SALEM — The city is soliciting redevelopment proposals for the transfer station site at 12 Swampscott Road, testing the waters to see if there is anyone who might want to turn the property into something other than a trash facility.
The effort comes as neighboring residents and some members of the City Council fight a proposal from Northside Carting — which has leased the site and operated a trash facility there since 2002 — to increase the amount of tonnage processed there.
"I'm all ears if there's another way of looking at this," said Mayor Kim Driscoll. "I hope something comes through. Then we'll have options."
"If there's an interest we need to know," she said. "If not, this (offer from Northside) is the best proposal we have."
The city-owned property has been a trash facility since the 1960s. No matter what its future, the city faces pressure from the Department of Environmental Protection, which determined the site was not properly capped and needs more than $1 million in cleanup work.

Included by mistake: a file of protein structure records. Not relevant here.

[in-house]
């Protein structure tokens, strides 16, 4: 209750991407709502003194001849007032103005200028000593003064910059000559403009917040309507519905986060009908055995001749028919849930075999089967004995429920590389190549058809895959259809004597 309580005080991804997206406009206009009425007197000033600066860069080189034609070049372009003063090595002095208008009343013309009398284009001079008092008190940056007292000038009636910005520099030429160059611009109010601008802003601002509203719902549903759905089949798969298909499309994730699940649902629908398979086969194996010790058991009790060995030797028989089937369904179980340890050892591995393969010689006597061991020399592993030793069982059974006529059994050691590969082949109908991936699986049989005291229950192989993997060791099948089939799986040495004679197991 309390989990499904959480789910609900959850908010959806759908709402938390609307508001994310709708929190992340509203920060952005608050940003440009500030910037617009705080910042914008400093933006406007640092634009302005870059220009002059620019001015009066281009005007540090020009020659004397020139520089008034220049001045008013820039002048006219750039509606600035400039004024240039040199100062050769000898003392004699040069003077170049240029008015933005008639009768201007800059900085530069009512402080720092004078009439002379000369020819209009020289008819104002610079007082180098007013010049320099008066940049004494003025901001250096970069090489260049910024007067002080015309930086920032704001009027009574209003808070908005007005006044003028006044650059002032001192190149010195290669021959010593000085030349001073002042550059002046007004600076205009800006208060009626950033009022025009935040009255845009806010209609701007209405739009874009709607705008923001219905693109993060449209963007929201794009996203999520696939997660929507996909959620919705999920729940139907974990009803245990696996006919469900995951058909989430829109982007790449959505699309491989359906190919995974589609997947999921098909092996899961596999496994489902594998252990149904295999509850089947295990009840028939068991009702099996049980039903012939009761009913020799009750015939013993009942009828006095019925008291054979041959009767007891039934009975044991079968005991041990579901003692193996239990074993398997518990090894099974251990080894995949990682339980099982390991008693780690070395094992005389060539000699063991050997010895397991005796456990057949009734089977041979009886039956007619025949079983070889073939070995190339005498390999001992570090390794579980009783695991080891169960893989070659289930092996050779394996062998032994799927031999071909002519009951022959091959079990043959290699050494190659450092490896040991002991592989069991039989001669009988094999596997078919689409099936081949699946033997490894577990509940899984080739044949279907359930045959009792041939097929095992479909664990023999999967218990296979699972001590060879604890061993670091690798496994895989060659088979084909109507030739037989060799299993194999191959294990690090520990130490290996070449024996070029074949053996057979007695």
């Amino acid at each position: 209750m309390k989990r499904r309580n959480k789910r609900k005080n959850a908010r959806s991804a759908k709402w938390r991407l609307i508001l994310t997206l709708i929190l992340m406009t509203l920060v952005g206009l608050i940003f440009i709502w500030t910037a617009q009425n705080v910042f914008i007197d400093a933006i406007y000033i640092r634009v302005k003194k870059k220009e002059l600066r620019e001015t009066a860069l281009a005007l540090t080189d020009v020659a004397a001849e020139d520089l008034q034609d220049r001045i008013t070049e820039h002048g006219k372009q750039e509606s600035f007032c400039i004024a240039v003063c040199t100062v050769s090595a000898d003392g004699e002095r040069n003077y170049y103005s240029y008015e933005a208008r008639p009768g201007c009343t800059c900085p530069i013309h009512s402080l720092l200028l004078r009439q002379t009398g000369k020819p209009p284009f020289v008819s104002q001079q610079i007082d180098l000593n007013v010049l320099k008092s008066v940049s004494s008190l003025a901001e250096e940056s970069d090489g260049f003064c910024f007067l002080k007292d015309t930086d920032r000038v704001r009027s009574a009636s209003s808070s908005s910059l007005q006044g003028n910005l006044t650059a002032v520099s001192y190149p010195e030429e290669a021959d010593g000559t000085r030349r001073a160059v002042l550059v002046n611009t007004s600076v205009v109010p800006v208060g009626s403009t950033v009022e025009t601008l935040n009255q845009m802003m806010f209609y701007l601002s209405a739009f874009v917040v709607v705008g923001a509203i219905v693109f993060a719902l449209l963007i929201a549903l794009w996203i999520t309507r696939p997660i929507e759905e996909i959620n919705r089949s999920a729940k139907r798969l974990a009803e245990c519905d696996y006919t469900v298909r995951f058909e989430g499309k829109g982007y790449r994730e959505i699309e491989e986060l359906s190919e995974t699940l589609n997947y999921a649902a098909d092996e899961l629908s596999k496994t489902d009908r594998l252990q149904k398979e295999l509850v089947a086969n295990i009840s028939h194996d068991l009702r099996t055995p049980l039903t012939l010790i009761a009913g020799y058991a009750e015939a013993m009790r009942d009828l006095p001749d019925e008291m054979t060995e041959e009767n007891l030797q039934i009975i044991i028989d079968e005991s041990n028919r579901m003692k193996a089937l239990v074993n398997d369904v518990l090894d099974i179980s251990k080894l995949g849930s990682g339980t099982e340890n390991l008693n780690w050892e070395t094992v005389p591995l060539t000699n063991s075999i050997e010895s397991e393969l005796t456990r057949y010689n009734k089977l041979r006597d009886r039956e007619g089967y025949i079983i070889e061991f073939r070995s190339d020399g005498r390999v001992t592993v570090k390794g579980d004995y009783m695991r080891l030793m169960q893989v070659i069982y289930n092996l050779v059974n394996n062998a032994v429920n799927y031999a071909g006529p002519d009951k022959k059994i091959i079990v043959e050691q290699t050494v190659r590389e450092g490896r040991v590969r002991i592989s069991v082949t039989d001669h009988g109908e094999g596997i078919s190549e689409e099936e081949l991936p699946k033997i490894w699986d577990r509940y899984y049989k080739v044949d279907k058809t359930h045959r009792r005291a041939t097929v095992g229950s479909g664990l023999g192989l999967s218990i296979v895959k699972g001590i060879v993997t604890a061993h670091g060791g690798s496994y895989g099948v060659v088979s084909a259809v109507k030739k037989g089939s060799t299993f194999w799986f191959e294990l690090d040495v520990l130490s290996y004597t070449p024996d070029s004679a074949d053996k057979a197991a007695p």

Last week, Driscoll called the site a "nightmare" and an albatross around the city's neck.
A request for proposals issued last month asks for interest to develop the site — either leasing or purchasing it from the city. Proposals are due Dec. 2.
"The only way to find out if there is a viable commercial developer is to put it out there," Driscoll said. "Ultimately, this site has to be cleaned up. The question is whether we have to pay for it, or someone else."
It's a process the city has gone through before, when it marketed the transfer station property and solicited redevelopment proposals in 2007.
In the end, only two proposals came in, both for transfer stations, Driscoll said.
Driscoll said she had hoped for some type of commercial redevelopment proposal — not unthinkable because there are retail businesses in the neighborhood.